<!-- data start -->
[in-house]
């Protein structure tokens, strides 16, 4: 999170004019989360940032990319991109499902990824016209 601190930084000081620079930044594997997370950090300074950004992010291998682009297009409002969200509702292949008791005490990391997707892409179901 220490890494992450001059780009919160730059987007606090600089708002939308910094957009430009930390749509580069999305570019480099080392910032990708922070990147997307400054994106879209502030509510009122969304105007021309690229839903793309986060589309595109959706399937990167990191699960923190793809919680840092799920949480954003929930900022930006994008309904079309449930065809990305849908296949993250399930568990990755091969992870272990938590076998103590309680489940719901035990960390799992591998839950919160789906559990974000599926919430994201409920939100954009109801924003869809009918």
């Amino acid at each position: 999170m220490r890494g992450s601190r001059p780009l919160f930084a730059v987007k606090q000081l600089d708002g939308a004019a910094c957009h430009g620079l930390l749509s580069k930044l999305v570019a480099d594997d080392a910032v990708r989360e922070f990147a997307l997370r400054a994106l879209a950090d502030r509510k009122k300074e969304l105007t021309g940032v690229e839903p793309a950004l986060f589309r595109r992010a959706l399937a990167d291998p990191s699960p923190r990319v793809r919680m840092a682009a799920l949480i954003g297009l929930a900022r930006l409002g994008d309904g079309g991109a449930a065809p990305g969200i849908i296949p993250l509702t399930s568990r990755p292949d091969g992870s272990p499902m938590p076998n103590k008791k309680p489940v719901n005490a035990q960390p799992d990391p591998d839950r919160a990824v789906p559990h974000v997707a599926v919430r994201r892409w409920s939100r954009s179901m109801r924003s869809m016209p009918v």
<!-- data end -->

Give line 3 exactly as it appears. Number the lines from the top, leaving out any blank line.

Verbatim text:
């Amino acid at each position: 999170m220490r890494g992450s601190r001059p780009l919160f930084a730059v987007k606090q000081l600089d708002g939308a004019a910094c957009h430009g620079l930390l749509s580069k930044l999305v570019a480099d594997d080392a910032v990708r989360e922070f990147a997307l997370r400054a994106l879209a950090d502030r509510k009122k300074e969304l105007t021309g940032v690229e839903p793309a950004l986060f589309r595109r992010a959706l399937a990167d291998p990191s699960p923190r990319v793809r919680m840092a682009a799920l949480i954003g297009l929930a900022r930006l409002g994008d309904g079309g991109a449930a065809p990305g969200i849908i296949p993250l509702t399930s568990r990755p292949d091969g992870s272990p499902m938590p076998n103590k008791k309680p489940v719901n005490a035990q960390p799992d990391p591998d839950r919160a990824v789906p559990h974000v997707a599926v919430r994201r892409w409920s939100r954009s179901m109801r924003s869809m016209p009918v």